Continuing the momentum at the grass-roots level, below are suggestions for medical educators to ensure appropriate representation within medical education.

Use of diverse resources within medical education

Mind the Gap, by Malone Mukwende, is one among many educational and representative resources that can be used by medical schools to diversify images used in the curricula. Mind the Gap has aided medical students and the public in recognising diseased conditions on a wider range of skin tones, increasing the likelihood of accurate diagnoses and treatments for patients with darker skin tones. Currently, Mind the Gap is included in eight medical school-recommended reading lists in the UK. Dermatological textbooks that represent black and brown skin are crucial in tackling the internalised racism within the medical education system, and a step towards pushing for a future with adequate knowledge and risk perception of diseases on all skin tones.

De-centring whiteness by changing the language used 

While this discussion has been focusing on the limited ethnic minority representation of physical presentations of skin conditions, language is a prevalent driver of this white-centred medical narrative. Looking at the National Health Service (NHS) website, descriptions of symptoms heavily focus on lighter skin tones, with a rash being described as “red” or “pink” and the colouration of jaundice being “orange tinted”. These descriptions, while they are accurate, are relevant only when observing on lighter skin tones. This information is not relevant to the diverse UK population, and this lack of information given to readers means that those with darker skin cannot identify with the written symptoms, Therefore, many fail to recognise certain conditions, leading to future complications owing to late diagnosis and infection. It is vital that medical schools work with national organisations such as the NHS to produce accurate descriptions for various skin tones and widen language used in both professional and educational settings. Medical schools should also audit their own websites, lecture materials and all teaching resources to use language that de-centres whiteness and actively promotes inclusion.

Normalising diversity in medical education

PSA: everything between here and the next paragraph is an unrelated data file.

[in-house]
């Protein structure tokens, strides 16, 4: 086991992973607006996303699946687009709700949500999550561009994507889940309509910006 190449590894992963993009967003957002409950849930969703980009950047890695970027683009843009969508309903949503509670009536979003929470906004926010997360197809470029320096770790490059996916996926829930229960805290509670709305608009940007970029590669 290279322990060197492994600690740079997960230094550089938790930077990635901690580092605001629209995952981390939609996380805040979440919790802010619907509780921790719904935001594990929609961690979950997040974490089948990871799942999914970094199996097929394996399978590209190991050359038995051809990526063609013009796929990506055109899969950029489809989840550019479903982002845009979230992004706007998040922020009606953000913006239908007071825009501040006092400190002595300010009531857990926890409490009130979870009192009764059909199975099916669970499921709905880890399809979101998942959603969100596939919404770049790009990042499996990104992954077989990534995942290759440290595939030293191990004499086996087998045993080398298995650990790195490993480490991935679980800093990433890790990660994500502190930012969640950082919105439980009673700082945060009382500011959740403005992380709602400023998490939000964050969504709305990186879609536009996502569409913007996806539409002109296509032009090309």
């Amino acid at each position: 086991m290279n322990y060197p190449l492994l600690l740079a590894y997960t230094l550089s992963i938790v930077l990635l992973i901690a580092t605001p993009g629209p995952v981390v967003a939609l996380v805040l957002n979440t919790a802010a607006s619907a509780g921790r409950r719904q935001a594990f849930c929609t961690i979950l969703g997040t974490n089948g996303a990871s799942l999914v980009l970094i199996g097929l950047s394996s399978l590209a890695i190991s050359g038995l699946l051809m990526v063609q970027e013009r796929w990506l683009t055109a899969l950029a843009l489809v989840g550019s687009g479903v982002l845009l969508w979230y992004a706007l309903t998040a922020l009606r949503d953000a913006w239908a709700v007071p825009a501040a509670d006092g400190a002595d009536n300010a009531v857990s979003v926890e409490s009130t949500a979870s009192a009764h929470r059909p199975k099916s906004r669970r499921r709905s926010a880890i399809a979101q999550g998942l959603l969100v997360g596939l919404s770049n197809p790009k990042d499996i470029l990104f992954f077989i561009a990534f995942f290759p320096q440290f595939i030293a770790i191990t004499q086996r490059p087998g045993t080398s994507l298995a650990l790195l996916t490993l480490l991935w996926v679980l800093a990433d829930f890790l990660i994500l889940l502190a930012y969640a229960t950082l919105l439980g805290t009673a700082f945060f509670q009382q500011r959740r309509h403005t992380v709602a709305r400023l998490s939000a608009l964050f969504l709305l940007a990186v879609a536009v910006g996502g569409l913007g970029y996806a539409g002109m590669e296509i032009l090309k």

Normalising diversity is arguably one of the major milestones of this movement. Creating a culture within medical education that not only includes diversity in its teaching but accepts it as commonplace means that students from a multitude of backgrounds and ethnicities can be educated in an environment where they feel represented and a sense of belonging. This will enable future doctors to treat all patients equitably. Normalising diversity will be a long process; nevertheless, the movement towards representation cannot diminish. Students can help support this strategy by calling for more cases regarding ethnic minority patients to be integrated within seminars, lectures and problem-based learning groups. Another call for the inclusion of images and recommended reading lists will further enable the normalisation of diversity. While making progress, medical schools should prevent the tokenisation or stereotyping of ethnic minority cases or representation. Learning about disease presentations on darker skin tones should not be a tick-box exercise or deepen harmful stereotypes of diseases associated with darker skin tones. For instance, be mindful not to overuse black and brown images to represent only negative sexual and reproductive health outcomes.

As the sociologist and researcher Rima Wilkes has said: “People need to see themselves across all diseases, and this sentiment must be used by the medical world.” Hopefully, this will inspire medical schools, organisations, manufacturers and other parties to use lessons brought by the movement towards ethnic minority representation in the future of healthcare.

Musarrat Maisha Reza is a senior lecturer in biomedical sciences, and Naabil Khan is a medical student, both at the University of Exeter.